Alternatives to the hierarchy of hazard controls

Alternatives to the hierarchy of hazard controls

The traditional wisdom when developing hazard controls is to use the Hierarchy of Controls. The author’s experience is that a better result will be achieved by using either Haddon’s 10 Countermeasures or the A.C.I.R.L. 9 Box Model. The main advantage of these approaches is that it expands your options for control

Hazard Control Model

Various hazard control strategies and models have been developed by safety professionals over the years. One of the most effective but still easiest to apply is that devised by American researcher Bill Haddon

Haddon’s model for hazard control is as follows:

Countermeasure 1 Prevent the marshalling of the form of energy in the first place.

eg. Ripping seams – instead of blasting, substitution of radiation bin level sources with ultra-sonic level detectors, using water based cleaners rather than flammable solvents.

Countermeasure 2 Reduce the amount of energy marshalled.

eg. Radiation – gauge source strength, explosive store licence requirements, control number of gas cylinders in an area

Countermeasure 3 Prevent the release of the energy.

eg. handrails on work stations, isolating procedures, most interlock systems

Countermeasure 4 Modifying the rate or distribution of energy when it is released.

eg. slope of ramps, frangible plugs in gas bottles, seat belts.

Countermeasure 5 Separate in space or time the energy being released from the susceptible person or structure.

eg. minimum heights for powerlines, divided roads, blasting fuse.

Countermeasure 6 Interpose a material barrier to stop energy or to attentuate to acceptable levels.

eg. electrical insulation, personal protective equipment, machinery guards, crash barriers

Countermeasure 7 Modify the contact surface by rounding or softening to minimise damage when energy contacts susceptible body.

eg. round edges on furniture, building bumper bars, padded dashboards in cars.

Countermeasure 8 Strengthen the structure living or non-living that would otherwise be damaged by the energy exchange.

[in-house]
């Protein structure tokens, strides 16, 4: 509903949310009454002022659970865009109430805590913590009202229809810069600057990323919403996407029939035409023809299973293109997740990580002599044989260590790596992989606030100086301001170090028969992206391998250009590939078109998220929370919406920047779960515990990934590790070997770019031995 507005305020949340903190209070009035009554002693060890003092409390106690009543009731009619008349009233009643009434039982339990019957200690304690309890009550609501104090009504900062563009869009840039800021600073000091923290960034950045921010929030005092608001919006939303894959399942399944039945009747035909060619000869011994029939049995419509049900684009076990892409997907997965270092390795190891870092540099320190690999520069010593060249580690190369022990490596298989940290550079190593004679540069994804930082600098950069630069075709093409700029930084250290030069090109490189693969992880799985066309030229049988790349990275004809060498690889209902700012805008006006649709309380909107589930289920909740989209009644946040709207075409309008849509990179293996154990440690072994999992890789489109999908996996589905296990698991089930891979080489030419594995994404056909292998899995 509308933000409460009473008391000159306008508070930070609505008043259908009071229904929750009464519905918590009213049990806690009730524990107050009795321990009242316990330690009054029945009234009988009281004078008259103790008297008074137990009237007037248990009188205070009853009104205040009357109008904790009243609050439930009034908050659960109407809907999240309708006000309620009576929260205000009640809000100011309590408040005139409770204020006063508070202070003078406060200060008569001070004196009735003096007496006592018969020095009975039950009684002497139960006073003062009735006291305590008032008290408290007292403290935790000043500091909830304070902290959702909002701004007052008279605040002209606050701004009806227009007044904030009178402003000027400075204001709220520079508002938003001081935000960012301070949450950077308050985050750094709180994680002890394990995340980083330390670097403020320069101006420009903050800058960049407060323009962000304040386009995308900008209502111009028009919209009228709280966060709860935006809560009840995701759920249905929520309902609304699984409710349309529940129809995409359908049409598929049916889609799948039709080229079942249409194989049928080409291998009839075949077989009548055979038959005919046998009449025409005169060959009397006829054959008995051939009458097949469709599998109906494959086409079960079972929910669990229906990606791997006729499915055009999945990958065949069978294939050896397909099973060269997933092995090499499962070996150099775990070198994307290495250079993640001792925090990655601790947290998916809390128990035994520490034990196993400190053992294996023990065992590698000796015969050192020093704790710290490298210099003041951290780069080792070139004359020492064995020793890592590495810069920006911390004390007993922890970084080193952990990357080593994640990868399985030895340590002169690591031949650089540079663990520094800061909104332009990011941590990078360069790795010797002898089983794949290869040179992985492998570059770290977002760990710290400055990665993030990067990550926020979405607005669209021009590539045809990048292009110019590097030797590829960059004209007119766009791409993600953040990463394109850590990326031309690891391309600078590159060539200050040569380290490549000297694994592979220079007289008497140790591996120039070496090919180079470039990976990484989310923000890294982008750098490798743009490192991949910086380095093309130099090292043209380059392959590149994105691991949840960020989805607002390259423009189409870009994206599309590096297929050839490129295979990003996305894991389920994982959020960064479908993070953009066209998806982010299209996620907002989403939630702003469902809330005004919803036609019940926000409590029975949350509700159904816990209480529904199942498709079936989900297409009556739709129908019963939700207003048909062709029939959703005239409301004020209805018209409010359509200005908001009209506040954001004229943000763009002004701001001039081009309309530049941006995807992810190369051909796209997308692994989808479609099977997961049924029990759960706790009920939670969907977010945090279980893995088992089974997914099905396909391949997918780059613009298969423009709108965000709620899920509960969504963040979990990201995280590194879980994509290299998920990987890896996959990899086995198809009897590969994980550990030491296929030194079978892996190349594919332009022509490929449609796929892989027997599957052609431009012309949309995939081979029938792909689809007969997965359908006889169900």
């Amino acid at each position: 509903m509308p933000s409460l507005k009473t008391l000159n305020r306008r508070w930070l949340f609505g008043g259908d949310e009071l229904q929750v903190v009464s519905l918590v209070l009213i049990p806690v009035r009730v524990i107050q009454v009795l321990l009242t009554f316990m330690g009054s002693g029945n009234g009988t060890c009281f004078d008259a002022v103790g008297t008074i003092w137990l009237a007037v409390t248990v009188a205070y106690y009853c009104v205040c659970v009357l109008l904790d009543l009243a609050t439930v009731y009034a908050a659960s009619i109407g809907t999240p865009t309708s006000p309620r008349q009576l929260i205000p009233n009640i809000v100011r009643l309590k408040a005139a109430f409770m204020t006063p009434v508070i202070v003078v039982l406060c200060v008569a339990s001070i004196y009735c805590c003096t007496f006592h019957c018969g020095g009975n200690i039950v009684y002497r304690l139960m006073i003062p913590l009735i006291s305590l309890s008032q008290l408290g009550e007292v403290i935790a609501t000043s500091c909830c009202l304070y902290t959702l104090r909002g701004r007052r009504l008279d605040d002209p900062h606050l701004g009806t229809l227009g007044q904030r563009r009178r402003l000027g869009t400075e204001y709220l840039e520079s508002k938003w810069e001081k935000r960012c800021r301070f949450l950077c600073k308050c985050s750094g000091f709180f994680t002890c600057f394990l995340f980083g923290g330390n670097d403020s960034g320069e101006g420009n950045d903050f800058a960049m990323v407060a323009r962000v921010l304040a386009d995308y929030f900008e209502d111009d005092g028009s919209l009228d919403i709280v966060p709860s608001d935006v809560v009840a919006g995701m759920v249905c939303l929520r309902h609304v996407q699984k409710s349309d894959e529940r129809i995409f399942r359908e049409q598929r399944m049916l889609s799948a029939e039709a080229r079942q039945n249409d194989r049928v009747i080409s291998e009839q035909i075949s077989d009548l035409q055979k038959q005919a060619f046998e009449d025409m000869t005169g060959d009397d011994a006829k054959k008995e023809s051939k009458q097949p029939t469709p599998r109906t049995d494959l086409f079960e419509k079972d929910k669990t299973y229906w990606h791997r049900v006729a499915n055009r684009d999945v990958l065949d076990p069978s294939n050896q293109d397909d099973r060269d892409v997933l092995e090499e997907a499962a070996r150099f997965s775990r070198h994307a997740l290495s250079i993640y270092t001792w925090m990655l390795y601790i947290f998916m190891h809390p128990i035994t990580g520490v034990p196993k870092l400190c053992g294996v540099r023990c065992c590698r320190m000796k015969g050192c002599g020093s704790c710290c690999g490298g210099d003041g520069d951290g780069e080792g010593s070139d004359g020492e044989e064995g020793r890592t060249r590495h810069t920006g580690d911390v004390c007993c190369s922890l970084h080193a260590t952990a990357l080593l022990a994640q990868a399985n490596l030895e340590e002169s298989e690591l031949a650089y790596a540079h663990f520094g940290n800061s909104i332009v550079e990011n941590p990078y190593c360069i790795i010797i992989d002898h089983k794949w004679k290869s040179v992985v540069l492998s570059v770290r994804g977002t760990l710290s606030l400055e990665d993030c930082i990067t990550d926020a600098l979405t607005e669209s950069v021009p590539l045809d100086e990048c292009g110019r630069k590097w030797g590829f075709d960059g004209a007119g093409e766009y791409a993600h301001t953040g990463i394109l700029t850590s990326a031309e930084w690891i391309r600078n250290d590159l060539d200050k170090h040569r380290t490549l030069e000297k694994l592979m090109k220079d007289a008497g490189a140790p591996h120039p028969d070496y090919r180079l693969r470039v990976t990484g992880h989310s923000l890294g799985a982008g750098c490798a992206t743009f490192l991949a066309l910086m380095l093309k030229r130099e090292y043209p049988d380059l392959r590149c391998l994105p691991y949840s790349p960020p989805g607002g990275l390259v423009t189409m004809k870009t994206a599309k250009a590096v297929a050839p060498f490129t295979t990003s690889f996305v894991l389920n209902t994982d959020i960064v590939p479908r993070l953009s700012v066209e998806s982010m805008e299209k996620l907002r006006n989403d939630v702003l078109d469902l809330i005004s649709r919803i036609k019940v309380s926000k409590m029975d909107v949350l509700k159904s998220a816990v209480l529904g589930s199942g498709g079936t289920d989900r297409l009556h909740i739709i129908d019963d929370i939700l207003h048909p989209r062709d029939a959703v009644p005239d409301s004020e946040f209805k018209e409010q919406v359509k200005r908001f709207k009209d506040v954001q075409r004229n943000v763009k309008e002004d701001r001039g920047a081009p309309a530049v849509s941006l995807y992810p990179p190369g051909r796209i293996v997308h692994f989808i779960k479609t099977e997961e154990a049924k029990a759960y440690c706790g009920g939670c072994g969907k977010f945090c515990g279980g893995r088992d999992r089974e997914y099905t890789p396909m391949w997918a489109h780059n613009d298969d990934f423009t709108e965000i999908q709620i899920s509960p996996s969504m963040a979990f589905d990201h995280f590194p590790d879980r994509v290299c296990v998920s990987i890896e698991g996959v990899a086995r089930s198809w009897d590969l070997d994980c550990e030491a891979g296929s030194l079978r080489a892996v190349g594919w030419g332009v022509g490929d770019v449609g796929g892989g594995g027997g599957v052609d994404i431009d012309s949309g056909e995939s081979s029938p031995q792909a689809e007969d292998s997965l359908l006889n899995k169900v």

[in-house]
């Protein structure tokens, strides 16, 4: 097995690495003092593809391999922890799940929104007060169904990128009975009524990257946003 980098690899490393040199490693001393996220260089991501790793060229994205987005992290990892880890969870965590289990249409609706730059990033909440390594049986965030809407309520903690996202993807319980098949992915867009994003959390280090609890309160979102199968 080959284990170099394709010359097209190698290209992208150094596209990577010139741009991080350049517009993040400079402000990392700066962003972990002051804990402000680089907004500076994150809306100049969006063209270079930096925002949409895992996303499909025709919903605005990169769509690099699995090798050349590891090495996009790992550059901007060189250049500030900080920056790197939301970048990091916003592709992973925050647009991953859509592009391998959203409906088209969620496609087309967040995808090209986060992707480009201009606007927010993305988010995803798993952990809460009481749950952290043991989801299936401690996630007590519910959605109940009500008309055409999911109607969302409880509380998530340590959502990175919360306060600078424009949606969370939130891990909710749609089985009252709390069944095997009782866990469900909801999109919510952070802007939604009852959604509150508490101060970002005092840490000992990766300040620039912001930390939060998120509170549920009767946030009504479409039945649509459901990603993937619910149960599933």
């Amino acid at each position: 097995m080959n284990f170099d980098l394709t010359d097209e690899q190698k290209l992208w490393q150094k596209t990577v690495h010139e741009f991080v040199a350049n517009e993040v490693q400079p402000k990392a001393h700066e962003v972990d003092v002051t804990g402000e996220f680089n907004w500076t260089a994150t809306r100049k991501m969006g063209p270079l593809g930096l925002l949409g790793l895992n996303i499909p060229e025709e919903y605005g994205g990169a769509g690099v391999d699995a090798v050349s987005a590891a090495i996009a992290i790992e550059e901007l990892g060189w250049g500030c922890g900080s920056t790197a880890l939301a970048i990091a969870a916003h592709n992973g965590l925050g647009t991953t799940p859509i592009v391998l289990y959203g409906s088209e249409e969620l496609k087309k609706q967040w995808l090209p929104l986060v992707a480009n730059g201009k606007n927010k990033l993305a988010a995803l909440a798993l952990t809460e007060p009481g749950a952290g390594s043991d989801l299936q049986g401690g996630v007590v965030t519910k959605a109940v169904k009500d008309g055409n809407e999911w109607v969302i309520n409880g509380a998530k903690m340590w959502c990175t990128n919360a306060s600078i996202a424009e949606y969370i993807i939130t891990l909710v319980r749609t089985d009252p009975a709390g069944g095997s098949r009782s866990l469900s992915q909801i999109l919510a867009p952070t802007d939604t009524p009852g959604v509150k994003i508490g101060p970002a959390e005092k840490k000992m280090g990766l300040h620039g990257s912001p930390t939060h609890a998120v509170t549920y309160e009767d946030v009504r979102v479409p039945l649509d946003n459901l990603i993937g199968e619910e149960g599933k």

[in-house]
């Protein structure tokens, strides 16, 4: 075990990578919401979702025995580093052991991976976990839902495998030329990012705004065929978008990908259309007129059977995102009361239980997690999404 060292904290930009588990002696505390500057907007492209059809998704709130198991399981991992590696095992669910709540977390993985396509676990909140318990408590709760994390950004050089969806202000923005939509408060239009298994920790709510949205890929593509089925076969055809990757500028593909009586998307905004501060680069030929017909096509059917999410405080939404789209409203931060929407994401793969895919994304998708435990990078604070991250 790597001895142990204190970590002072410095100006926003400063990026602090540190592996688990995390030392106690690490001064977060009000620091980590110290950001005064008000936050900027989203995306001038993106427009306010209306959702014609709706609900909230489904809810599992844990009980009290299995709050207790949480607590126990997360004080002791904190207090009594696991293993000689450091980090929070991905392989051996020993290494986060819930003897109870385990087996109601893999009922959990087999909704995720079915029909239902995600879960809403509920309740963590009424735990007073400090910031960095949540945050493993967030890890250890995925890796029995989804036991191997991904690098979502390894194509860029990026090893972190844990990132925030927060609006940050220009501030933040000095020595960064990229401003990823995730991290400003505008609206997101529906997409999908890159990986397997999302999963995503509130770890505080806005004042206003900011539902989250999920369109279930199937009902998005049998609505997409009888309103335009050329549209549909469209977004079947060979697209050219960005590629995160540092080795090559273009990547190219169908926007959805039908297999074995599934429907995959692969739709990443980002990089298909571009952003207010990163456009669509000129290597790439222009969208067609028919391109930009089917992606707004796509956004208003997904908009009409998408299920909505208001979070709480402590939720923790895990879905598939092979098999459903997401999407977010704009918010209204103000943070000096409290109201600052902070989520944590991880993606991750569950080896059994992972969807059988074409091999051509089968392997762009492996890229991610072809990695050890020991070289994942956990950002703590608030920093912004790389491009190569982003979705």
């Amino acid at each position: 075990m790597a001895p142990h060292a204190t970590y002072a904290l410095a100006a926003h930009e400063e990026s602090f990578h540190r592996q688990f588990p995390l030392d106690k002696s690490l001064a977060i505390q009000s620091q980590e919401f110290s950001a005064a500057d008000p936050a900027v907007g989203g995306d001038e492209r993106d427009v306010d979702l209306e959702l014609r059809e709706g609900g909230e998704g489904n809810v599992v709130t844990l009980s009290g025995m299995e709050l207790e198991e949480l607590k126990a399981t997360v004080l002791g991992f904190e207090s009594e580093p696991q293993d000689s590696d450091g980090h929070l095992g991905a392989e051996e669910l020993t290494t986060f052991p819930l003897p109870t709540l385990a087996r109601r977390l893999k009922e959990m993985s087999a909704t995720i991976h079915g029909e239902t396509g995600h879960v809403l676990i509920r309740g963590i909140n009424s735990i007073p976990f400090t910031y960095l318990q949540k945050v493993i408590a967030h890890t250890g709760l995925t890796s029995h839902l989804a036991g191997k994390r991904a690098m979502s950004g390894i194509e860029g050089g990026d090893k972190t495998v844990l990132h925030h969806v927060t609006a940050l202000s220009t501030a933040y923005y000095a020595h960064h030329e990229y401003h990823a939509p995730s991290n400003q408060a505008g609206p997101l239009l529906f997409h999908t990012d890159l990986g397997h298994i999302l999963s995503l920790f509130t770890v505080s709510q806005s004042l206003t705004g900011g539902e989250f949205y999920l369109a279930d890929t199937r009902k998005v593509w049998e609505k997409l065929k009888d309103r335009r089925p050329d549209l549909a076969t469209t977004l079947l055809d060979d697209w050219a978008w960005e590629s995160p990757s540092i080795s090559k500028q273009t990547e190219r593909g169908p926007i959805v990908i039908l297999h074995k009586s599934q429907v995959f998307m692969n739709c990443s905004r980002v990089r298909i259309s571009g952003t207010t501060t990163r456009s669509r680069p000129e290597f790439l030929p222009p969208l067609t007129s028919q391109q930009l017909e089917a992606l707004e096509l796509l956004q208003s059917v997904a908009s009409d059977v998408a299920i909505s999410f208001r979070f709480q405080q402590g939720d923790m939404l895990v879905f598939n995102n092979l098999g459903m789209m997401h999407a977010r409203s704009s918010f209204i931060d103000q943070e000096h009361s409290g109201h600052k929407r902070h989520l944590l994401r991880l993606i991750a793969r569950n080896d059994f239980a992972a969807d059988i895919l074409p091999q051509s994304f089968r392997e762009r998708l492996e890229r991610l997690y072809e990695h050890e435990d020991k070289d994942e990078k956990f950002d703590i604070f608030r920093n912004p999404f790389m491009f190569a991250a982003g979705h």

eg. earthquake and fire resistant buildings, weightlifting.

Countermeasure 9 To move rapidly to detect and evaluate damage and to counter its continuation and extension.

eg. sprinkler systems, emergency medical care, alarm systems of many types.

Countermeasure 10 Stabilisation of damage – long term rehabilitative and repair measure.

eg. clean-up procedures, spill disposal, physiotherapy


Generally the larger the amounts of energy involved in relation to the resistance of the structures at risk, the earlier in the countermeasure sequence must the strategy be selected. In many situations where preventative measures are being considered the application of more than one countermeasure may be appropriate.

Countermeasures may be ‘passive’ in that they require no action on the part of persons, or ‘active in the sense that they require some action or co-operation on the part of the persons, perhaps in association with a design related countermeasure (eg. seatbelts).

Passive’ countermeasures tend to be more reliable in the long term. A short term solution to an immediate problem may require the adoption of an ‘active’ countermeasure eg. toolbox sessions on replacing guards over a mechanical hazard, the long term or ‘passive’ countermeasure might be the fitting of interlocks to the guard so that power is off when the guard is off.